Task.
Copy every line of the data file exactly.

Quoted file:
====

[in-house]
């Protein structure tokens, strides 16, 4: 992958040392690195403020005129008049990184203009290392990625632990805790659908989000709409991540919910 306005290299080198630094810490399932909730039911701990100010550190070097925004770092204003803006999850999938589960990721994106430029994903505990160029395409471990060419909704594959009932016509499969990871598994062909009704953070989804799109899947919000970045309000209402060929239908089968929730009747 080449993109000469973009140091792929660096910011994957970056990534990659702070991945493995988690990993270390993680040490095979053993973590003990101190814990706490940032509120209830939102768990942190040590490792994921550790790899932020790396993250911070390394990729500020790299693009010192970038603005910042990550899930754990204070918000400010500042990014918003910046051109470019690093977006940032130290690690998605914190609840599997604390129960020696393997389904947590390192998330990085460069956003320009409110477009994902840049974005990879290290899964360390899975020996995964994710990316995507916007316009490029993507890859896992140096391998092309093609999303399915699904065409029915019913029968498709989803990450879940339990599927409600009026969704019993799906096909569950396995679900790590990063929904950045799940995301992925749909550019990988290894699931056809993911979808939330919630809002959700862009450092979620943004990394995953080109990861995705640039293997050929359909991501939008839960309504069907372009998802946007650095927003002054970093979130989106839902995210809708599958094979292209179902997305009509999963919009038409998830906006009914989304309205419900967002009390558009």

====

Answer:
[in-house]
């Protein structure tokens, strides 16, 4: 992958040392690195403020005129008049990184203009290392990625632990805790659908989000709409991540919910 306005290299080198630094810490399932909730039911701990100010550190070097925004770092204003803006999850999938589960990721994106430029994903505990160029395409471990060419909704594959009932016509499969990871598994062909009704953070989804799109899947919000970045309000209402060929239908089968929730009747 080449993109000469973009140091792929660096910011994957970056990534990659702070991945493995988690990993270390993680040490095979053993973590003990101190814990706490940032509120209830939102768990942190040590490792994921550790790899932020790396993250911070390394990729500020790299693009010192970038603005910042990550899930754990204070918000400010500042990014918003910046051109470019690093977006940032130290690690998605914190609840599997604390129960020696393997389904947590390192998330990085460069956003320009409110477009994902840049974005990879290290899964360390899975020996995964994710990316995507916007316009490029993507890859896992140096391998092309093609999303399915699904065409029915019913029968498709989803990450879940339990599927409600009026969704019993799906096909569950396995679900790590990063929904950045799940995301992925749909550019990988290894699931056809993911979808939330919630809002959700862009450092979620943004990394995953080109990861995705640039293997050929359909991501939008839960309504069907372009998802946007650095927003002054970093979130989106839902995210809708599958094979292209179902997305009509999963919009038409998830906006009914989304309205419900967002009390558009």